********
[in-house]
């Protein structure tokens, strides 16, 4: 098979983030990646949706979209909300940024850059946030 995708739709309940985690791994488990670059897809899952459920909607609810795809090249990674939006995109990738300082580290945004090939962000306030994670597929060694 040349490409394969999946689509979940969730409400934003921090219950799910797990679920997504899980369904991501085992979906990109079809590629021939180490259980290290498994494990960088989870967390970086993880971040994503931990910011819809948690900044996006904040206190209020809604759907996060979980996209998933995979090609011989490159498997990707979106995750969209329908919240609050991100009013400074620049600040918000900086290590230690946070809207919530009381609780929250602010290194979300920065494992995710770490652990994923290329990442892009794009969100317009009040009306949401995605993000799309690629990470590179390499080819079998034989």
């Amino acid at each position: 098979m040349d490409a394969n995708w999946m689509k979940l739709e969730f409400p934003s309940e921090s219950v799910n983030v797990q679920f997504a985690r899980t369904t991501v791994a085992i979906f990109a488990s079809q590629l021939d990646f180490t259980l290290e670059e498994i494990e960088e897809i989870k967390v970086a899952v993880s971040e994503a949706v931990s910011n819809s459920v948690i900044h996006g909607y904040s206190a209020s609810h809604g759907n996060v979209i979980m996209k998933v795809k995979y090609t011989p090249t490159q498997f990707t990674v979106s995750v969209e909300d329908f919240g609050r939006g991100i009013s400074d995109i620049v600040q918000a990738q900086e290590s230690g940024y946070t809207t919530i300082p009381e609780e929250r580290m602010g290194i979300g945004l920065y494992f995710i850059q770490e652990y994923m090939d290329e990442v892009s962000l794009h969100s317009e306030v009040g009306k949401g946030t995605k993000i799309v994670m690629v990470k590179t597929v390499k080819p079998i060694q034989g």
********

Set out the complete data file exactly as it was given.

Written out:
[in-house]
């Protein structure tokens, strides 16, 4: 098979983030990646949706979209909300940024850059946030 995708739709309940985690791994488990670059897809899952459920909607609810795809090249990674939006995109990738300082580290945004090939962000306030994670597929060694 040349490409394969999946689509979940969730409400934003921090219950799910797990679920997504899980369904991501085992979906990109079809590629021939180490259980290290498994494990960088989870967390970086993880971040994503931990910011819809948690900044996006904040206190209020809604759907996060979980996209998933995979090609011989490159498997990707979106995750969209329908919240609050991100009013400074620049600040918000900086290590230690946070809207919530009381609780929250602010290194979300920065494992995710770490652990994923290329990442892009794009969100317009009040009306949401995605993000799309690629990470590179390499080819079998034989």
């Amino acid at each position: 098979m040349d490409a394969n995708w999946m689509k979940l739709e969730f409400p934003s309940e921090s219950v799910n983030v797990q679920f997504a985690r899980t369904t991501v791994a085992i979906f990109a488990s079809q590629l021939d990646f180490t259980l290290e670059e498994i494990e960088e897809i989870k967390v970086a899952v993880s971040e994503a949706v931990s910011n819809s459920v948690i900044h996006g909607y904040s206190a209020s609810h809604g759907n996060v979209i979980m996209k998933v795809k995979y090609t011989p090249t490159q498997f990707t990674v979106s995750v969209e909300d329908f919240g609050r939006g991100i009013s400074d995109i620049v600040q918000a990738q900086e290590s230690g940024y946070t809207t919530i300082p009381e609780e929250r580290m602010g290194i979300g945004l920065y494992f995710i850059q770490e652990y994923m090939d290329e990442v892009s962000l794009h969100s317009e306030v009040g009306k949401g946030t995605k993000i799309v994670m690629v990470k590179t597929v390499k080819p079998i060694q034989g």